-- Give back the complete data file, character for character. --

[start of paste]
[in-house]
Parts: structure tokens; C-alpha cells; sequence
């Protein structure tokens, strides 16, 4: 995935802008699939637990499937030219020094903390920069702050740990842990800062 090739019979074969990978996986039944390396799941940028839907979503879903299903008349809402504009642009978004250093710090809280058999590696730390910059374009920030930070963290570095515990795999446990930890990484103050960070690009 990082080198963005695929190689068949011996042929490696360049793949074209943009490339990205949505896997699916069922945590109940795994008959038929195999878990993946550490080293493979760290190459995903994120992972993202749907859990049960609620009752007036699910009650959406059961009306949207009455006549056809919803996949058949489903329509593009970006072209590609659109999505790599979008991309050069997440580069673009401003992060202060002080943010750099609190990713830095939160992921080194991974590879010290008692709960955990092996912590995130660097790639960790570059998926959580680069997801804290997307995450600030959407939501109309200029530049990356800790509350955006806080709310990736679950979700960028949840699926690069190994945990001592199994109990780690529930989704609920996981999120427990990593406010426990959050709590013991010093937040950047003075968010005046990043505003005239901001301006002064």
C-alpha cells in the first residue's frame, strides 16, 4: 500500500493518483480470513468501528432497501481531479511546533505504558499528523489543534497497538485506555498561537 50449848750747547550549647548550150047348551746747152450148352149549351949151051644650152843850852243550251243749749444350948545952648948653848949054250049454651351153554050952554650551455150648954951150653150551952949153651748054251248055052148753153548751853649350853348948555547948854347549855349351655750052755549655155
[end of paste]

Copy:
[in-house]
Parts: structure tokens; C-alpha cells; sequence
């Protein structure tokens, strides 16, 4: 995935802008699939637990499937030219020094903390920069702050740990842990800062 090739019979074969990978996986039944390396799941940028839907979503879903299903008349809402504009642009978004250093710090809280058999590696730390910059374009920030930070963290570095515990795999446990930890990484103050960070690009 990082080198963005695929190689068949011996042929490696360049793949074209943009490339990205949505896997699916069922945590109940795994008959038929195999878990993946550490080293493979760290190459995903994120992972993202749907859990049960609620009752007036699910009650959406059961009306949207009455006549056809919803996949058949489903329509593009970006072209590609659109999505790599979008991309050069997440580069673009401003992060202060002080943010750099609190990713830095939160992921080194991974590879010290008692709960955990092996912590995130660097790639960790570059998926959580680069997801804290997307995450600030959407939501109309200029530049990356800790509350955006806080709310990736679950979700960028949840699926690069190994945990001592199994109990780690529930989704609920996981999120427990990593406010426990959050709590013991010093937040950047003075968010005046990043505003005239901001301006002064």
C-alpha cells in the first residue's frame, strides 16, 4: 500500500493518483480470513468501528432497501481531479511546533505504558499528523489543534497497538485506555498561537 50449848750747547550549647548550150047348551746747152450148352149549351949151051644650152843850852243550251243749749444350948545952648948653848949054250049454651351153554050952554650551455150648954951150653150551952949153651748054251248055052148753153548751853649350853348948555547948854347549855349351655750052755549655155